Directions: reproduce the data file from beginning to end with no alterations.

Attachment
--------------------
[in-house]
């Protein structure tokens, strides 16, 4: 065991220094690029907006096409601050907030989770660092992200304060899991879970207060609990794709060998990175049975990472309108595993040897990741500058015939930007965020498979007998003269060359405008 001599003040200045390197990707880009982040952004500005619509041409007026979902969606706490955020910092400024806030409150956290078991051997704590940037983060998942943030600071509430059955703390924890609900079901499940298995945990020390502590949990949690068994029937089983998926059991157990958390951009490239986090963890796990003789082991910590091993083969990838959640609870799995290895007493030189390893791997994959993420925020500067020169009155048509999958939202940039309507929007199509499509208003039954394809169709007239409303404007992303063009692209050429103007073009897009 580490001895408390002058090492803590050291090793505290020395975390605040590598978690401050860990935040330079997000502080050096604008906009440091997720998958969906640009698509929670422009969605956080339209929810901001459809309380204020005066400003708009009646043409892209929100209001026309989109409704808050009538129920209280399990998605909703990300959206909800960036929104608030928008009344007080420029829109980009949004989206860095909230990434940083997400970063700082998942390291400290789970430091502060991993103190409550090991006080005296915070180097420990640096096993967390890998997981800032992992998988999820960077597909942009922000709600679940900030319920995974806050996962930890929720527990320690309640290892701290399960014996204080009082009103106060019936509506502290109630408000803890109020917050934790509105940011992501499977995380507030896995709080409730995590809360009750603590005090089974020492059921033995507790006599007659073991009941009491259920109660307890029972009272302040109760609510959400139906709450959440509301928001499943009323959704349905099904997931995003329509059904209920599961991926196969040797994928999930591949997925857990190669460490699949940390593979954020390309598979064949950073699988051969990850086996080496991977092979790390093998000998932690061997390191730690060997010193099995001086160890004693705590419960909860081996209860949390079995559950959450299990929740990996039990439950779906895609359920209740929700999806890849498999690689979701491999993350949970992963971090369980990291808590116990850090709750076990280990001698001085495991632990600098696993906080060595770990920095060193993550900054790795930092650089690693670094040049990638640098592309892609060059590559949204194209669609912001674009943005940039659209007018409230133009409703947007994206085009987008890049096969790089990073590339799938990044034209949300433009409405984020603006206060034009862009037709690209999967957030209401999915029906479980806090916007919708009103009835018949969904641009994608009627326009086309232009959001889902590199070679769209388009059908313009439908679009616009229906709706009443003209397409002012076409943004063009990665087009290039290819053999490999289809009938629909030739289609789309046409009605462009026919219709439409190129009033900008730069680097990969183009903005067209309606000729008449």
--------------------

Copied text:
[in-house]
């Protein structure tokens, strides 16, 4: 065991220094690029907006096409601050907030989770660092992200304060899991879970207060609990794709060998990175049975990472309108595993040897990741500058015939930007965020498979007998003269060359405008 001599003040200045390197990707880009982040952004500005619509041409007026979902969606706490955020910092400024806030409150956290078991051997704590940037983060998942943030600071509430059955703390924890609900079901499940298995945990020390502590949990949690068994029937089983998926059991157990958390951009490239986090963890796990003789082991910590091993083969990838959640609870799995290895007493030189390893791997994959993420925020500067020169009155048509999958939202940039309507929007199509499509208003039954394809169709007239409303404007992303063009692209050429103007073009897009 580490001895408390002058090492803590050291090793505290020395975390605040590598978690401050860990935040330079997000502080050096604008906009440091997720998958969906640009698509929670422009969605956080339209929810901001459809309380204020005066400003708009009646043409892209929100209001026309989109409704808050009538129920209280399990998605909703990300959206909800960036929104608030928008009344007080420029829109980009949004989206860095909230990434940083997400970063700082998942390291400290789970430091502060991993103190409550090991006080005296915070180097420990640096096993967390890998997981800032992992998988999820960077597909942009922000709600679940900030319920995974806050996962930890929720527990320690309640290892701290399960014996204080009082009103106060019936509506502290109630408000803890109020917050934790509105940011992501499977995380507030896995709080409730995590809360009750603590005090089974020492059921033995507790006599007659073991009941009491259920109660307890029972009272302040109760609510959400139906709450959440509301928001499943009323959704349905099904997931995003329509059904209920599961991926196969040797994928999930591949997925857990190669460490699949940390593979954020390309598979064949950073699988051969990850086996080496991977092979790390093998000998932690061997390191730690060997010193099995001086160890004693705590419960909860081996209860949390079995559950959450299990929740990996039990439950779906895609359920209740929700999806890849498999690689979701491999993350949970992963971090369980990291808590116990850090709750076990280990001698001085495991632990600098696993906080060595770990920095060193993550900054790795930092650089690693670094040049990638640098592309892609060059590559949204194209669609912001674009943005940039659209007018409230133009409703947007994206085009987008890049096969790089990073590339799938990044034209949300433009409405984020603006206060034009862009037709690209999967957030209401999915029906479980806090916007919708009103009835018949969904641009994608009627326009086309232009959001889902590199070679769209388009059908313009439908679009616009229906709706009443003209397409002012076409943004063009990665087009290039290819053999490999289809009938629909030739289609789309046409009605462009026919219709439409190129009033900008730069680097990969183009903005067209309606000729008449």